Manufacturing

How to Select a Factory Part 2: Request for Quote / Contract Manufacturer Selection

on May 08, 2014

The following post is the second in a series of guest posts for GrabCAD.

Selecting the right Contract Manufacturer (CM) is the most important manufacturing decision you’ll make. It is critical to your success and you get one opportunity to do it right.  Here’s an overview of how to approach the request for quote process.

11 Steps for Selecting a Contract Manufacturer

1) Ask for recommendations

Talk with companies in your trusted network who have manufacturing experience to see what factories they have had a good experience with in the past.

2) Make a list

Use the information you get from your conversations with peers to generate a differentiated list of 5-10 CMs.

3) Create an RFQ

The Request for Quote package (RFQ) provides the CM with sufficient info to understand the product and provide a quote for the cost of goods sold (COGS), tooling, schedule, etc.  There is always a balancing act, as you don’t want to provide so much info that your IP is overly exposed.

4) Provide the right details in your RFQ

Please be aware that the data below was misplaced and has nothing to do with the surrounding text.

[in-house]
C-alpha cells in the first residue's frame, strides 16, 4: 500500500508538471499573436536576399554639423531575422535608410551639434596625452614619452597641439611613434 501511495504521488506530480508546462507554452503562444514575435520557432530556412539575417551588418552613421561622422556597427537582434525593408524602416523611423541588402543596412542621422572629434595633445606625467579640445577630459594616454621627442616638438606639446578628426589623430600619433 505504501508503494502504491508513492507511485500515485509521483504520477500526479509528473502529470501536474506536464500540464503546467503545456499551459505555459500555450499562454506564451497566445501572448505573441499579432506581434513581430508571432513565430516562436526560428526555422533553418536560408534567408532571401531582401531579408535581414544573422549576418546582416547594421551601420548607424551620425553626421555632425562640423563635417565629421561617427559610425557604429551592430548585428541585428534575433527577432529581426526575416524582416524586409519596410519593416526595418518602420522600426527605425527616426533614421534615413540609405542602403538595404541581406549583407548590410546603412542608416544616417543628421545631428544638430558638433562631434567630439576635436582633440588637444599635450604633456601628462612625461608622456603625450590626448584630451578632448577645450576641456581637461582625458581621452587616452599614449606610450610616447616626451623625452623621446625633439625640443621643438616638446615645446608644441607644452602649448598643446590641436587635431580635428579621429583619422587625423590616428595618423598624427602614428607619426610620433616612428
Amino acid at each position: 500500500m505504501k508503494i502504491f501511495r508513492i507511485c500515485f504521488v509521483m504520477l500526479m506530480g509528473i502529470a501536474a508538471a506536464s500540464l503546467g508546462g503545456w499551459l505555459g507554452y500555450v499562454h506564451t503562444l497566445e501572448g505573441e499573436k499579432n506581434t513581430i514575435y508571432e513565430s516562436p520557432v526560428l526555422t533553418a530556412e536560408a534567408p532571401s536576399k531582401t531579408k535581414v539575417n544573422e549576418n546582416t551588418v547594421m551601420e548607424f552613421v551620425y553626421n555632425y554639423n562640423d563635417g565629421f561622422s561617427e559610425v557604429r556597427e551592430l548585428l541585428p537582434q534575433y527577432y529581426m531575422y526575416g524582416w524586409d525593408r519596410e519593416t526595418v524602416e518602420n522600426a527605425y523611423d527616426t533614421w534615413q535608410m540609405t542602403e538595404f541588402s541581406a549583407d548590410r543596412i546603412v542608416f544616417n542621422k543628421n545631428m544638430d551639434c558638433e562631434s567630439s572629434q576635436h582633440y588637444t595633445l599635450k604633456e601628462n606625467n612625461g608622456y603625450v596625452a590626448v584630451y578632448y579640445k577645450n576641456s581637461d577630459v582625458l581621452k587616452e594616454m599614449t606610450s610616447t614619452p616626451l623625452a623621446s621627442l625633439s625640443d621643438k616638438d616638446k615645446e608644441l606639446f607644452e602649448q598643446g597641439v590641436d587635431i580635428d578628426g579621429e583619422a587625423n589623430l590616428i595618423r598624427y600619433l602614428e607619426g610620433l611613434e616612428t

Overview (Word Doc)

  • Team overview
  • Funding
  • Product description
  • Status
  • Pending work
  • Factory selection criteria

BOM (Excel Doc)

  • Canonical format
  • Transparent and Formula Driven
  • Separate Std, Special and Consigned Margins
  • Include all costs to Ex-Factory
  • Fill in the blanks format

Schedule

  • Ganttt chart (Cloud)
  • Fill in the blanks format

5) Narrow down your list

Down select to 3 to 5 factories based on your product category.

6) Get NDAs in place and release the RFQ

7) Visit each factory

The best time to visit is roughly one week after sending the RFQ. They have had a chance to review the documents and create questions.

8) Talk to references

Ask the CMs for intros to their customers to reference check.

9) Create a CM Decision Matrix

Base your decision matrix on the following categories:

  • Margins (Std, Special, Consigned)
  • Labor
  • Pareto of the top 5 most expensive components
  • Schedule
  • Fit criteria

10) Negotiate with the finalists

Narrow your list down to the top 2 to 3 CMs and negotiate the biggest line items.

11) Select the winner

After picking a CM, be sure to leave the others on good terms.

And with that, you are officially on the road to pre-production!

Questions or feedback? Let us know!

 

Scott N. Miller

Scott has been fascinated with hardware since he was old enough to hold a screwdriver. He worked on a robotic tuna fish, life-size robotic dinosaurs for Disney Imagineering, and robotic baby dolls with Hasbro, before joining iRobot where he was responsible for leading the Roomba team to scale the functional prototype to high-volume production of the first three million units.

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